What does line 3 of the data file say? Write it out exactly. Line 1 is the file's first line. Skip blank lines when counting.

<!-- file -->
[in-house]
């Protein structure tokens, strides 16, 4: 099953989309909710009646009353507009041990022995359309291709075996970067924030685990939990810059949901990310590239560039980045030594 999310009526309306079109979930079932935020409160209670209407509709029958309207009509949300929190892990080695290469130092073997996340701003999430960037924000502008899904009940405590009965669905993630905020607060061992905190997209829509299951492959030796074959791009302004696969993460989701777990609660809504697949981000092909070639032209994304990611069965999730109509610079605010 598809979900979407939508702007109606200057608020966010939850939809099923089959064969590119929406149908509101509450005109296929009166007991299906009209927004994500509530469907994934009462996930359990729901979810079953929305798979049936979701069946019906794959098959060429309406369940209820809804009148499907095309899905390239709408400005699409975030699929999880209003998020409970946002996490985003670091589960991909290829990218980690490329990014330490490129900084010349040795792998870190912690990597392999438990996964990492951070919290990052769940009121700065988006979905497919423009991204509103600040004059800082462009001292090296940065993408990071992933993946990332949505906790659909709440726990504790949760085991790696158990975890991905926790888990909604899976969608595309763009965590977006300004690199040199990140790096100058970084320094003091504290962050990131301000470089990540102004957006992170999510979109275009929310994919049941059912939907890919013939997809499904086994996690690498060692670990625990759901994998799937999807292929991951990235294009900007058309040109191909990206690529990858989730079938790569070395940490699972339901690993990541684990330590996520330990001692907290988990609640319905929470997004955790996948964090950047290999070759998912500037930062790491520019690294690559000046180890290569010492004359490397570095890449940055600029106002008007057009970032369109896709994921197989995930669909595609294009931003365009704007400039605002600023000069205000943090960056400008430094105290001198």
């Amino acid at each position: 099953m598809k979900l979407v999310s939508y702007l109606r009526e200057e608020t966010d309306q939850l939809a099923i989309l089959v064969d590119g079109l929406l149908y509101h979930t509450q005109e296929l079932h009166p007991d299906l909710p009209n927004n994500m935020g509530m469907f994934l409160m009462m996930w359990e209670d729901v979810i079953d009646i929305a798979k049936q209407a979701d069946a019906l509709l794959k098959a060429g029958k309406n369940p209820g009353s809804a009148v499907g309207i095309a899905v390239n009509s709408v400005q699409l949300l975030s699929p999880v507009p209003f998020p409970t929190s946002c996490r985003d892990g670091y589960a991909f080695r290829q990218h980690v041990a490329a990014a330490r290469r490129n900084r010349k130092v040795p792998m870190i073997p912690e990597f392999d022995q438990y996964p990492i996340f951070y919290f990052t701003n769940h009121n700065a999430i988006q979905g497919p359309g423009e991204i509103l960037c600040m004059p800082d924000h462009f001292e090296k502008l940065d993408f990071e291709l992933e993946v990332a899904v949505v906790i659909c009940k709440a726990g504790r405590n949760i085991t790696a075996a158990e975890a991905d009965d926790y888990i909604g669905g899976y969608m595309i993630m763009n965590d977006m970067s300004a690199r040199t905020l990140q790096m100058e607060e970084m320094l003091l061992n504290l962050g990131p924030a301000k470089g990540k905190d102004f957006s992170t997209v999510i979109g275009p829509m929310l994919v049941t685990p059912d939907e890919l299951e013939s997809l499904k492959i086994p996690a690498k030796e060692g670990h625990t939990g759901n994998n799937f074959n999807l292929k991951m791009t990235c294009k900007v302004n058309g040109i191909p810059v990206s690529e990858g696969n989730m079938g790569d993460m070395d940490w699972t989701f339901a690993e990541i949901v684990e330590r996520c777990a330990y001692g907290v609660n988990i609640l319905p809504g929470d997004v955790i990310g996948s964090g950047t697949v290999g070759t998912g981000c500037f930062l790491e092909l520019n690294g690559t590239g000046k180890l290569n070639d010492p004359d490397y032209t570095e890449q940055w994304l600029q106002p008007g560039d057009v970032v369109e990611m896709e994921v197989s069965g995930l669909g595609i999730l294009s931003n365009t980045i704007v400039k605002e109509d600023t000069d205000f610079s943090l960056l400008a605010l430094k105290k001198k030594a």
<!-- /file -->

């Amino acid at each position: 099953m598809k979900l979407v999310s939508y702007l109606r009526e200057e608020t966010d309306q939850l939809a099923i989309l089959v064969d590119g079109l929406l149908y509101h979930t509450q005109e296929l079932h009166p007991d299906l909710p009209n927004n994500m935020g509530m469907f994934l409160m009462m996930w359990e209670d729901v979810i079953d009646i929305a798979k049936q209407a979701d069946a019906l509709l794959k098959a060429g029958k309406n369940p209820g009353s809804a009148v499907g309207i095309a899905v390239n009509s709408v400005q699409l949300l975030s699929p999880v507009p209003f998020p409970t929190s946002c996490r985003d892990g670091y589960a991909f080695r290829q990218h980690v041990a490329a990014a330490r290469r490129n900084r010349k130092v040795p792998m870190i073997p912690e990597f392999d022995q438990y996964p990492i996340f951070y919290f990052t701003n769940h009121n700065a999430i988006q979905g497919p359309g423009e991204i509103l960037c600040m004059p800082d924000h462009f001292e090296k502008l940065d993408f990071e291709l992933e993946v990332a899904v949505v906790i659909c009940k709440a726990g504790r405590n949760i085991t790696a075996a158990e975890a991905d009965d926790y888990i909604g669905g899976y969608m595309i993630m763009n965590d977006m970067s300004a690199r040199t905020l990140q790096m100058e607060e970084m320094l003091l061992n504290l962050g990131p924030a301000k470089g990540k905190d102004f957006s992170t997209v999510i979109g275009p829509m929310l994919v049941t685990p059912d939907e890919l299951e013939s997809l499904k492959i086994p996690a690498k030796e060692g670990h625990t939990g759901n994998n799937f074959n999807l292929k991951m791009t990235c294009k900007v302004n058309g040109i191909p810059v990206s690529e990858g696969n989730m079938g790569d993460m070395d940490w699972t989701f339901a690993e990541i949901v684990e330590r996520c777990a330990y001692g907290v609660n988990i609640l319905p809504g929470d997004v955790i990310g996948s964090g950047t697949v290999g070759t998912g981000c500037f930062l790491e092909l520019n690294g690559t590239g000046k180890l290569n070639d010492p004359d490397y032209t570095e890449q940055w994304l600029q106002p008007g560039d057009v970032v369109e990611m896709e994921v197989s069965g995930l669909g595609i999730l294009s931003n365009t980045i704007v400039k605002e109509d600023t000069d205000f610079s943090l960056l400008a605010l430094k105290k001198k030594a």